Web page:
The time is now — the solution starts with you!

Read all about this inspiring foundation here…


The couple who quit their high paid jobs to live off-grid

The couple who quit their high paid jobs to live off-grid

Charis and Matthew live a very different lifestyle to your average family


A family who escaped the “rat race” of the city to live completely off grid have revealed that their only bill left is council tax. Seven years ago, Essex vets Charis and Matthew Watkinson decided to drop everything and start afresh.

For the pair it was a big, and daunting idea – not least due to their lack of farming experience. But, now parents to Elsa, five, and 18-month-old Billy, the family of four have found a way to adapt to everything from their man-powered washing machine to their horse-poo powered cooking gas by using solely the land they live off.

Speaking from Beeview Farm in Pembrokeshire, Charis, 34, said: “We were in Essex when the London riots were going on and they got within a mile of us on the last night. “Then there was the Occupy London which was all about relying on consumerism and that affected us we did rely on shops. “We just figured we wanted to be able to look after ourselves and be a bit more self sufficient.” For the couple the idea continued to grow, prompted by some research into today’s climate crisis.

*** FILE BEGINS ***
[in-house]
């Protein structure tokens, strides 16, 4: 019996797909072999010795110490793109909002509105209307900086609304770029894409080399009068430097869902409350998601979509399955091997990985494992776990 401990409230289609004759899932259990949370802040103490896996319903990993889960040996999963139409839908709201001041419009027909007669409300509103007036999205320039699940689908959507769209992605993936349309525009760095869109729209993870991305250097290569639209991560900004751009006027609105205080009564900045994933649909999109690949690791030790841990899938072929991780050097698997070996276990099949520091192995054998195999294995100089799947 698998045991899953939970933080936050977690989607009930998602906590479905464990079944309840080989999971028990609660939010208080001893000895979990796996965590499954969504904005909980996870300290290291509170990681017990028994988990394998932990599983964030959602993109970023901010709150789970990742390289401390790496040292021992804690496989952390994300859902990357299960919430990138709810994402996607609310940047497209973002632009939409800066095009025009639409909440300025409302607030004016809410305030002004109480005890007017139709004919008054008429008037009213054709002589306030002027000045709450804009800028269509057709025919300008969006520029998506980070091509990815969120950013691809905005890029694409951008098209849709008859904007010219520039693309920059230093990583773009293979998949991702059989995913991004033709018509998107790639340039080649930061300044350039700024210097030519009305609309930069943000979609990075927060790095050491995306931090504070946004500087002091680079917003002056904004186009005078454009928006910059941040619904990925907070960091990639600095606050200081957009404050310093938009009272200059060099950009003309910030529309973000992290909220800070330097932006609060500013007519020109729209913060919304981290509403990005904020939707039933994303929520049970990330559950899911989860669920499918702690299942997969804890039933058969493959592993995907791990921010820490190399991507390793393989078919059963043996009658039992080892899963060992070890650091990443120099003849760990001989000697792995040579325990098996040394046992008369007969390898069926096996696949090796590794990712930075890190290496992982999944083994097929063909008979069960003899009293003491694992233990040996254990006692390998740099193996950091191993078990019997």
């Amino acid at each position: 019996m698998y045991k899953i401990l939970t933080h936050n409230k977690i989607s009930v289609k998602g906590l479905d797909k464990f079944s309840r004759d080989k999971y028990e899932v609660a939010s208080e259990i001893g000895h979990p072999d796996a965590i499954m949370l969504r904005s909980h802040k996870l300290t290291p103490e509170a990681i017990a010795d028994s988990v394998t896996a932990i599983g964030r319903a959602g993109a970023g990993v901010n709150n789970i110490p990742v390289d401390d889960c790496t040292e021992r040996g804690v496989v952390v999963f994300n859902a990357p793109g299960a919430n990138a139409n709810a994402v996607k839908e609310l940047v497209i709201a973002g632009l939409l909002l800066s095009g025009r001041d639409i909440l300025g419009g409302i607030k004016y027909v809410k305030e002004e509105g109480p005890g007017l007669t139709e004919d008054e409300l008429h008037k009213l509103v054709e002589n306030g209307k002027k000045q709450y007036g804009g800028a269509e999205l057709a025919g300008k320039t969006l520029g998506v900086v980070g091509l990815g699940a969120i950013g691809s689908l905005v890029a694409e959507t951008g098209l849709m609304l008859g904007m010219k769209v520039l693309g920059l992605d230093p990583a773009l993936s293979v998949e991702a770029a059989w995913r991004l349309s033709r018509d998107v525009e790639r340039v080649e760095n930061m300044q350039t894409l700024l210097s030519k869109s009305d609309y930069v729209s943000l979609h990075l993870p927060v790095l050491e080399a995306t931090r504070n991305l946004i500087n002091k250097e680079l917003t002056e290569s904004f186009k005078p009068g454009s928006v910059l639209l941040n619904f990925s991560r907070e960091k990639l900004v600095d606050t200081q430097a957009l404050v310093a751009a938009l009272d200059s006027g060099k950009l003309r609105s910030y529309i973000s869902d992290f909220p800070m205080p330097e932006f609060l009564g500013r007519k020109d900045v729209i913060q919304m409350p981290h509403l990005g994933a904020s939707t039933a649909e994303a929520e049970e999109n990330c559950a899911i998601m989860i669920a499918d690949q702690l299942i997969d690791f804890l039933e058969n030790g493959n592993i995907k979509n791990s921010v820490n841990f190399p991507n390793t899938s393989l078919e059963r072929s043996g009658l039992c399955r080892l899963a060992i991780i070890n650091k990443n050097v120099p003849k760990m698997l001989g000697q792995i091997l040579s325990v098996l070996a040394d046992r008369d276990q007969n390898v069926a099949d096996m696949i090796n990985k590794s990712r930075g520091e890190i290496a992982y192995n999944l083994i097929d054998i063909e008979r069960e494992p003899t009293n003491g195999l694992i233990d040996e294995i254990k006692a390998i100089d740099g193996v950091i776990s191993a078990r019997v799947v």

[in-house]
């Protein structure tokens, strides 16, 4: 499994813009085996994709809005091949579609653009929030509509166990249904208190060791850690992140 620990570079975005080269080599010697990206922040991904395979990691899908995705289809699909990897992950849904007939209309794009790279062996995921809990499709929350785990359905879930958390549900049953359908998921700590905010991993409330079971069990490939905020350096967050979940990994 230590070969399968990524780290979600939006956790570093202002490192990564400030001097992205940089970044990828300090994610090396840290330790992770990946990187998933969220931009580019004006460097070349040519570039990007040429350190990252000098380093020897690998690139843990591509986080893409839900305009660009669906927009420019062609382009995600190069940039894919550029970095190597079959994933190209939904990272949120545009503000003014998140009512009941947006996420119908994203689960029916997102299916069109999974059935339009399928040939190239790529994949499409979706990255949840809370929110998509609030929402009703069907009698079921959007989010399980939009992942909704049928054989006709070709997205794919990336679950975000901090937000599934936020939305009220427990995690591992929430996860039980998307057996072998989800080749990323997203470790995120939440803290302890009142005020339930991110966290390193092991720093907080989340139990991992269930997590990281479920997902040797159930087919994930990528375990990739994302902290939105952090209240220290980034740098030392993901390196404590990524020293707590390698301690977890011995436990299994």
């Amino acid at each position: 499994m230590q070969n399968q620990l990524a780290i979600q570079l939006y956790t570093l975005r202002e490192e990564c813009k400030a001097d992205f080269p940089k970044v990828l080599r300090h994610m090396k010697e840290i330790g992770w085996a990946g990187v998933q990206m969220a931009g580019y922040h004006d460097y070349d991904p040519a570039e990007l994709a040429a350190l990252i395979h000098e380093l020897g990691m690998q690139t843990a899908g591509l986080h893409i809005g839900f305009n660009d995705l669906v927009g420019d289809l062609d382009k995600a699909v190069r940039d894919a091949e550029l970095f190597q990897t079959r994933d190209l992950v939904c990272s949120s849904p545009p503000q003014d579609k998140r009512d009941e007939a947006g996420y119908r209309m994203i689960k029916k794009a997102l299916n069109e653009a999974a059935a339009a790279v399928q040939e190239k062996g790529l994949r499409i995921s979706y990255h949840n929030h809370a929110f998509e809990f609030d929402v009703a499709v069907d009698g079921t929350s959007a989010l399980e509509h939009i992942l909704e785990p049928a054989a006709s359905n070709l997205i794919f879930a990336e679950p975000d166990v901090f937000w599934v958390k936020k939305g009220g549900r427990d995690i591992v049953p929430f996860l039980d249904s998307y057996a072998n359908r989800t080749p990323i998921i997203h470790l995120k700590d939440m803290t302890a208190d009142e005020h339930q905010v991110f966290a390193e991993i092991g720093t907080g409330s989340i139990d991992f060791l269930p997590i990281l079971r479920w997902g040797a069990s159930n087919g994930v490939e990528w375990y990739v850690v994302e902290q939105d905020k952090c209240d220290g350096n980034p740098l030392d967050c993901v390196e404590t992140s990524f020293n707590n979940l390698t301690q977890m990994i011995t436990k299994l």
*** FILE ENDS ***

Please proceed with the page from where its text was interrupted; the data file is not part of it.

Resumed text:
The Essex vet added: “Neither of us are from Wales but we knew about Newport as we had been camping here and loved the area. “I think by the time we handed in our notices I knew I needed to do it. As we were just locuming after we moved we didn’t have a job lined up so living without a stable plan was a big thing. But we were ready to get going. “Otherwise we would have bought [a house] – we almost had it that way with a mortgage and a job but we didn’t want to carry on with the rat race.
We almost did it without thinking about it.”

read more here…..



Images: Robert Melen

Images: Matthew and Charis Watkinson

Urban Terrazzo – new materials gained out of demolition waste

Urban Terrazzo – new materials gained out of demolition waste

Whenever an old building has to be demolished or its core removed, an enormous amount of demolition waste is produced.
What seems like a pile of rubble, which usually ends up on our local dump sites, 
can actually be the beginning of a great new material story …  




‘They Feed off Buildings‘ is a design and architecture collective from Berlin (Germany), which specializes in material research and design installations. The studio works in a core team of inventors and a broad network of collaborators. In their projects they unite a team with an expertise in design, material research, architecture, film and photography. Their performative design installations explore a new perspective on architecture, design and its materiality.